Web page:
Nonlinear least squares problem in Matlab

I am trying to solve an optimization problem in Matlab. It is a nonlinear least squares problem. The goal is to derive the best-fit equations of seven straight lines (and other standard output e.g. residuals etc.).
I’ve posted the problem description, and two images, one that describes the problem setting in detail, the other showing the set of 3D points I plotted for this, all here:

Since I never used any optimizer before, I’d truly appreciate if you can help on:
1.which Matlab function to use for the problem
2.what form of output I should expect
3.I know there is extensive documentation for each Matlab function, yet I’d welcome the formulation of this problem to directly feed to the Matlab function chosen in 1.

Please let me know what you think. Thanking in advance,

Hi Arif,

While hopefully one of our users can help (Chris?), you might want to also post your question to comp…soft-sys.matlab (See This forum mostly focuses on PGI specific issues while comp.soft-sys.matlab focuses on Matlab questions.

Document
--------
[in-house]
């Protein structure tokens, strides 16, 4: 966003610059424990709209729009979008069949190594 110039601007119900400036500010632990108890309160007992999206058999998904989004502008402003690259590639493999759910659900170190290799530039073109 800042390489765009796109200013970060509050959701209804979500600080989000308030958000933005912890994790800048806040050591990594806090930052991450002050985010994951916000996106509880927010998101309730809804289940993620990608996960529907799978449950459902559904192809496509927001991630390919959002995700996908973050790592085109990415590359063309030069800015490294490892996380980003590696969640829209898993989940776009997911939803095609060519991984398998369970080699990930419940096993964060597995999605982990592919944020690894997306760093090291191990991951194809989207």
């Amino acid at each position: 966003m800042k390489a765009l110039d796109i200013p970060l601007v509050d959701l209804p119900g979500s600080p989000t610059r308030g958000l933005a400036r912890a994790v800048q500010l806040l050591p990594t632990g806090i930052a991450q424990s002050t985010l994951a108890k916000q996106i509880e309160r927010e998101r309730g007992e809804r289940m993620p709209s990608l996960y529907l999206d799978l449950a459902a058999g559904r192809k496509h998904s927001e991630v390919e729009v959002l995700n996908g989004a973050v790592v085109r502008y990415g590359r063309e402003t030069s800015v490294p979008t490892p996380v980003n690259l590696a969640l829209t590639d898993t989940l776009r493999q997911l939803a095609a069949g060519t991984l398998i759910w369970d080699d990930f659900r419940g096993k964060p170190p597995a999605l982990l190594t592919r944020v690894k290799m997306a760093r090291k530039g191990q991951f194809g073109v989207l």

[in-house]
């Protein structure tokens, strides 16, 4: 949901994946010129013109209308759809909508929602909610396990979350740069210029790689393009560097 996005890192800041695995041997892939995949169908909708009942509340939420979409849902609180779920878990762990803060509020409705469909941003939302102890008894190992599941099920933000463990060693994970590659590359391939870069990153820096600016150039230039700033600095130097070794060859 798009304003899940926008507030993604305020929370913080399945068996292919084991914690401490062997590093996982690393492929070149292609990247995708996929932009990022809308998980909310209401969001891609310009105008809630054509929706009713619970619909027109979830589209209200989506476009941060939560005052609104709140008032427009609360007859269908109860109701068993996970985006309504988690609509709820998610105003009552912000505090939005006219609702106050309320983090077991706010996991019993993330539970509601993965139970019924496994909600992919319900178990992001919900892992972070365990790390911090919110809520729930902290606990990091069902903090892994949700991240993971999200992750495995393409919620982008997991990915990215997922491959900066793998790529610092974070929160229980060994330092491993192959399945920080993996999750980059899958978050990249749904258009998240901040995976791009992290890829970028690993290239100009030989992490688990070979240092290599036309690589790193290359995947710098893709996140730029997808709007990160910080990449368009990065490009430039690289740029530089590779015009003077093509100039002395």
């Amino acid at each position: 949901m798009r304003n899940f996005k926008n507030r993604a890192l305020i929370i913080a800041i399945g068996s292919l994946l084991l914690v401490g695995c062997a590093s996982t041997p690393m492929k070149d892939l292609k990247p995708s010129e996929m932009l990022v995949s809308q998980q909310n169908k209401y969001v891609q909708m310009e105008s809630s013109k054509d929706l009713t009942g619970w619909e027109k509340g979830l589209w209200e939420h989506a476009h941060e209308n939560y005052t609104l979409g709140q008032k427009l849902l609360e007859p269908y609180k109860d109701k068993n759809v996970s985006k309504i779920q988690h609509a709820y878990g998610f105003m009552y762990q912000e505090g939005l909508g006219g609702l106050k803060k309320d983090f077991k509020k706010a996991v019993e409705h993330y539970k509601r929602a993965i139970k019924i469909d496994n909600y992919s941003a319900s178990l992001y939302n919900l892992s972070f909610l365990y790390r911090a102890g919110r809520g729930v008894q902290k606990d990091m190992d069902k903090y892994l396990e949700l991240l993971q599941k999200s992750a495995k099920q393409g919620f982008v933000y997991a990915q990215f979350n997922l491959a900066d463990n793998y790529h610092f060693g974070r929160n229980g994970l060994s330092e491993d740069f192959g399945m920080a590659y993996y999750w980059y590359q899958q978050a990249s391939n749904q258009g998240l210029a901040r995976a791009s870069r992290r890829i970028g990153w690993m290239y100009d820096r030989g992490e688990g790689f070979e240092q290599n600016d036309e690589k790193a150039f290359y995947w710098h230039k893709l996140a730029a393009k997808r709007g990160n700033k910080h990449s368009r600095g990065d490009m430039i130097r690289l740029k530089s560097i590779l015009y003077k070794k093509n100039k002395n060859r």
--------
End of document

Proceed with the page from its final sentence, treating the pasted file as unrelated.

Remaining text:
• Mat

I may be wrong but it sounds like you are just trying to do a Total Least Squares fits to 3D data for different sets of data (lines)? This is a little tougher than doing regular 2D TLS, but you can do it in matlab pretty easily. An example using built-in matlab functions is at:

Alternatively, you could so it using linear algebra, by minimizing the ‘true’ distances between the points and the line. Representing your line as [x;y;z] = [a;b;c]*t + [x0;y0;z0], [a;b;c] is your normal vector along the line, and [x0;y0;z0] is a point on the line. You can take x0=mean(x), etc since a TLS fit will pass through the averages of the points. To find your normal vector, you can minimize the distances between the points and the points on the line perpendicular to them. For this setup, your system is a matrix representation of the cross products of your normal vector (n) and the vector from your [x0;y0;z0] point to your data points (lets call it r).

IE: ri = [xi,yi,zi] - [x0,y0,z0]
M = [n x r0;

n x ri
… ]

Alternatively, this minimization is equivalent to maximizing the projection of your vector r onto your normal vector, which is easier to setup.

IE: maximize the norm of A:
A = [x-mean(x), y-mean(y), z-mean(z)]

For either system, you end up taking the SVD of your system (A), and then your normal vector is the singular vector corresponding to either the maximum or minimum singular value, depending on which system you used.

note: I’m not familiar with the function used in the link I posted, but the ‘coeff’ variable they show in the example is the same as the singular vectors of the A matrix above.